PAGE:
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    See which players are at the top of each statistical list early in the season.


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    Take a look at how your team stacked up in the latest rankings.


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    Folks have long been delighted by informal photos and videos - like those on 'Candid Camera.'

    This week's collection of vintage photos depicts New Jerseyans captured in candid images. We have posted candid photos for the past few years and they have proven to be quite popular among our audience. But, we are not charting new territory here; folks have long been delighted by informal photos and videos.

    According to the Archive of American Television, "Candid Camera" was the first and longest-running reality-based comedy program in TV history. It evolved from a radio program called "Candid Microphone."

    cancam.jpg 

    The archive notes that "the format of the program featured footage taken by a hidden camera of everyday people caught in hoaxes devised by the show's host Allen Funt. He and his crew had to contend with burdensome equipment that was difficult to conceal. The cameras were often hidden behind a screen, but the lights needed for them had to be left out in the open. Would-be victims were told that the lights were part of 'renovations.'"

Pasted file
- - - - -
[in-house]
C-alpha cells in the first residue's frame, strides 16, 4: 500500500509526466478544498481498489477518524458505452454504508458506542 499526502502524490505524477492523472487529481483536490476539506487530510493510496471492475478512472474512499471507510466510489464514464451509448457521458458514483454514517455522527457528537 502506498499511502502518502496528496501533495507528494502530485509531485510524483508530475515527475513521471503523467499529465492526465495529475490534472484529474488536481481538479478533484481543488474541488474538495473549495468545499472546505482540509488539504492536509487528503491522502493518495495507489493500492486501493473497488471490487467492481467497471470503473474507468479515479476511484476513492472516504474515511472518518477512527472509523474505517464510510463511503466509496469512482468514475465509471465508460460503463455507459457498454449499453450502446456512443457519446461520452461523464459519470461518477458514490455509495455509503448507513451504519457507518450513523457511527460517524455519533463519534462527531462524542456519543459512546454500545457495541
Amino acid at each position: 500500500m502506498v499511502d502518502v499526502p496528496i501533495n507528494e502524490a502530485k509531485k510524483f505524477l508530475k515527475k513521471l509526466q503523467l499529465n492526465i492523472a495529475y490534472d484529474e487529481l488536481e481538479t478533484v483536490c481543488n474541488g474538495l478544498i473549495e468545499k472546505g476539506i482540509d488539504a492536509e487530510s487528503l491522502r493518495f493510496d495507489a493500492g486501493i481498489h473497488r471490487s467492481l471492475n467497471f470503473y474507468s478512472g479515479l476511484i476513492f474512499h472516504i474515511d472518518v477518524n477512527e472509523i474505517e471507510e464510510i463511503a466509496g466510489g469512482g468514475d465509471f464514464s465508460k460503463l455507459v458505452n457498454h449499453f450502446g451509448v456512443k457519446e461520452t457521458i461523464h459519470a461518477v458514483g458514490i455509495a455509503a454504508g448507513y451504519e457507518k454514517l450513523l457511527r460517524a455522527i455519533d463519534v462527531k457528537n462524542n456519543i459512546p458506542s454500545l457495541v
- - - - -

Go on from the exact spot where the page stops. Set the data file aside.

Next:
MORE: Vintage photos around New Jersey

    "Candid Camera" ran from 1949 through 1967 and again -- using the original format and some variations such as "Candid Camera Goes to the Doctor" -- from 1974 through 1993. In many ways, it was the precursor to today's reality programming. But, it maintained one principle many of its offspring can't claim -

    Candid Camera never scripted a single segment in its history.

    Here's a gallery of candid moments from New Jersey, as well as links to older galleries you'll enjoy.

    Vintage photos capturing candid slices of life in N.J.

    More vintage candid photos from N.J.

    Vintage photos of celebs from N.J. when they were young

    Greg Hatala may be reached at ghatala@starledger.com. Follow him on Twitter @GregHatala. Find Greg Hatala on Facebook.


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    Anthony Sarni, 43, who settled two lawsuits in 2016 with the town for more than $200,000 over the incident, has filed another lawsuit against the state's fifth-largest municipality

    The former Edison officer, dubbed the lingerie cop after he admitted to showing up to a hotel in uniform in 2012 and pressured a woman to model underwear, says he should still be a cop, according to a recent lawsuit.

    Anthony Sarni, 43, who settled two lawsuits with the town in 2016 for more than $200,000 over the incident, has filed another lawsuit against the state's fifth-largest municipality, claiming the township's administration led an "orchestrated campaign" to force him out of the department. 

    The lawsuit, which names Edison, its police department, Mayor Thomas Lankey and Police Cheif Thomas Byran, accuses the town administration of using a "hit man" doctor, allegedly a known specialist who is hired to end an officer's career, to perform a fitness for duty evaluation.